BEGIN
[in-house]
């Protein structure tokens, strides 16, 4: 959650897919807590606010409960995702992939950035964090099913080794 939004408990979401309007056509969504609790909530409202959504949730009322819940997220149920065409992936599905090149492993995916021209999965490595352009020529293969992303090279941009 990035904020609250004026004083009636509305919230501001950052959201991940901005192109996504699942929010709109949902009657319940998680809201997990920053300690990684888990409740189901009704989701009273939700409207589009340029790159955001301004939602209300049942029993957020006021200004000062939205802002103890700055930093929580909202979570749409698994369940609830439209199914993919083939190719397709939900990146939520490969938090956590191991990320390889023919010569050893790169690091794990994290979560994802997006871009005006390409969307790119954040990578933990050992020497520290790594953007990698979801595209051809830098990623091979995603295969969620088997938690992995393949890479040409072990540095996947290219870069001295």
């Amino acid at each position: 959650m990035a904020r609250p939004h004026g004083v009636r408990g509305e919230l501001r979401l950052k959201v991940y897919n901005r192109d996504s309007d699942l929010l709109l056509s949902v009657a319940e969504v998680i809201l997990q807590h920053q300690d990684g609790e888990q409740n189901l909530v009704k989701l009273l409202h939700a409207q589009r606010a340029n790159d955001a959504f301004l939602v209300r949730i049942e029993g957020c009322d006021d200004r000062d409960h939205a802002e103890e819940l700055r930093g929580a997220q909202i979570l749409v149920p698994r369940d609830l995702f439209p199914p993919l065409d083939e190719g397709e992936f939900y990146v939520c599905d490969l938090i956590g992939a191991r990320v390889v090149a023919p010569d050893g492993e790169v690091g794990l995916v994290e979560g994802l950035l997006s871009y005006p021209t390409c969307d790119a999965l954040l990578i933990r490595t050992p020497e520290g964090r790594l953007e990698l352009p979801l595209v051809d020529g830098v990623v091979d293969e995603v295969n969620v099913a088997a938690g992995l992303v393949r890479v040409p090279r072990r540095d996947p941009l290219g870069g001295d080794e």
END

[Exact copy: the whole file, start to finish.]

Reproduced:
[in-house]
């Protein structure tokens, strides 16, 4: 959650897919807590606010409960995702992939950035964090099913080794 939004408990979401309007056509969504609790909530409202959504949730009322819940997220149920065409992936599905090149492993995916021209999965490595352009020529293969992303090279941009 990035904020609250004026004083009636509305919230501001950052959201991940901005192109996504699942929010709109949902009657319940998680809201997990920053300690990684888990409740189901009704989701009273939700409207589009340029790159955001301004939602209300049942029993957020006021200004000062939205802002103890700055930093929580909202979570749409698994369940609830439209199914993919083939190719397709939900990146939520490969938090956590191991990320390889023919010569050893790169690091794990994290979560994802997006871009005006390409969307790119954040990578933990050992020497520290790594953007990698979801595209051809830098990623091979995603295969969620088997938690992995393949890479040409072990540095996947290219870069001295």
């Amino acid at each position: 959650m990035a904020r609250p939004h004026g004083v009636r408990g509305e919230l501001r979401l950052k959201v991940y897919n901005r192109d996504s309007d699942l929010l709109l056509s949902v009657a319940e969504v998680i809201l997990q807590h920053q300690d990684g609790e888990q409740n189901l909530v009704k989701l009273l409202h939700a409207q589009r606010a340029n790159d955001a959504f301004l939602v209300r949730i049942e029993g957020c009322d006021d200004r000062d409960h939205a802002e103890e819940l700055r930093g929580a997220q909202i979570l749409v149920p698994r369940d609830l995702f439209p199914p993919l065409d083939e190719g397709e992936f939900y990146v939520c599905d490969l938090i956590g992939a191991r990320v390889v090149a023919p010569d050893g492993e790169v690091g794990l995916v994290e979560g994802l950035l997006s871009y005006p021209t390409c969307d790119a999965l954040l990578i933990r490595t050992p020497e520290g964090r790594l953007e990698l352009p979801l595209v051809d020529g830098v990623v091979d293969e995603v295969n969620v099913a088997a938690g992995l992303v393949r890479v040409p090279r072990r540095d996947p941009l290219g870069g001295d080794e």